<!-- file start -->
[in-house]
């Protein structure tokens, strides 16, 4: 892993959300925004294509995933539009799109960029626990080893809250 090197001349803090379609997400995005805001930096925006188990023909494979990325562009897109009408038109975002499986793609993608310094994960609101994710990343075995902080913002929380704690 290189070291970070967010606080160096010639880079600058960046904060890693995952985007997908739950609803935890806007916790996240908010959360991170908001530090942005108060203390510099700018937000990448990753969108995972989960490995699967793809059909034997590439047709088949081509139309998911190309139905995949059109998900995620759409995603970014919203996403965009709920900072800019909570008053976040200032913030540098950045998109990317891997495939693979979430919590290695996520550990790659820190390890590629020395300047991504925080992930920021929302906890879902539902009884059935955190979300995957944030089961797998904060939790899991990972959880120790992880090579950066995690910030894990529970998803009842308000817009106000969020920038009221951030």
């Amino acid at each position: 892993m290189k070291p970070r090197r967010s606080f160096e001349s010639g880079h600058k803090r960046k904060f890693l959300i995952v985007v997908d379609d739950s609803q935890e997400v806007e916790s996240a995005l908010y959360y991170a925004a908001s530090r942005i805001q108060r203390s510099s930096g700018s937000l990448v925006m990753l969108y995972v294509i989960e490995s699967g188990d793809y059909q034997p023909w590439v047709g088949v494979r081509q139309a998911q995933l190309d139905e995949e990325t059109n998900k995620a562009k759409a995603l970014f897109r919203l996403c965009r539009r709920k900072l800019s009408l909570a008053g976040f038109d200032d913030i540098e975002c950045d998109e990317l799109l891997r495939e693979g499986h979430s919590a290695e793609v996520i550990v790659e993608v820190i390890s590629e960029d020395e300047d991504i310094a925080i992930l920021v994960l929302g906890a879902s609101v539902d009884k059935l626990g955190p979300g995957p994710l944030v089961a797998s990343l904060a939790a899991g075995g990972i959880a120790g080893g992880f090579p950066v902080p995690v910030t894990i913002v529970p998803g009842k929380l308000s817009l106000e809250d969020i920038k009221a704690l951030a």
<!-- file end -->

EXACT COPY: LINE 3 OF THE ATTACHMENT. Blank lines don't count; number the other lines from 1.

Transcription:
């Amino acid at each position: 892993m290189k070291p970070r090197r967010s606080f160096e001349s010639g880079h600058k803090r960046k904060f890693l959300i995952v985007v997908d379609d739950s609803q935890e997400v806007e916790s996240a995005l908010y959360y991170a925004a908001s530090r942005i805001q108060r203390s510099s930096g700018s937000l990448v925006m990753l969108y995972v294509i989960e490995s699967g188990d793809y059909q034997p023909w590439v047709g088949v494979r081509q139309a998911q995933l190309d139905e995949e990325t059109n998900k995620a562009k759409a995603l970014f897109r919203l996403c965009r539009r709920k900072l800019s009408l909570a008053g976040f038109d200032d913030i540098e975002c950045d998109e990317l799109l891997r495939e693979g499986h979430s919590a290695e793609v996520i550990v790659e993608v820190i390890s590629e960029d020395e300047d991504i310094a925080i992930l920021v994960l929302g906890a879902s609101v539902d009884k059935l626990g955190p979300g995957p994710l944030v089961a797998s990343l904060a939790a899991g075995g990972i959880a120790g080893g992880f090579p950066v902080p995690v910030t894990i913002v529970p998803g009842k929380l308000s817009l106000e809250d969020i920038k009221a704690l951030a």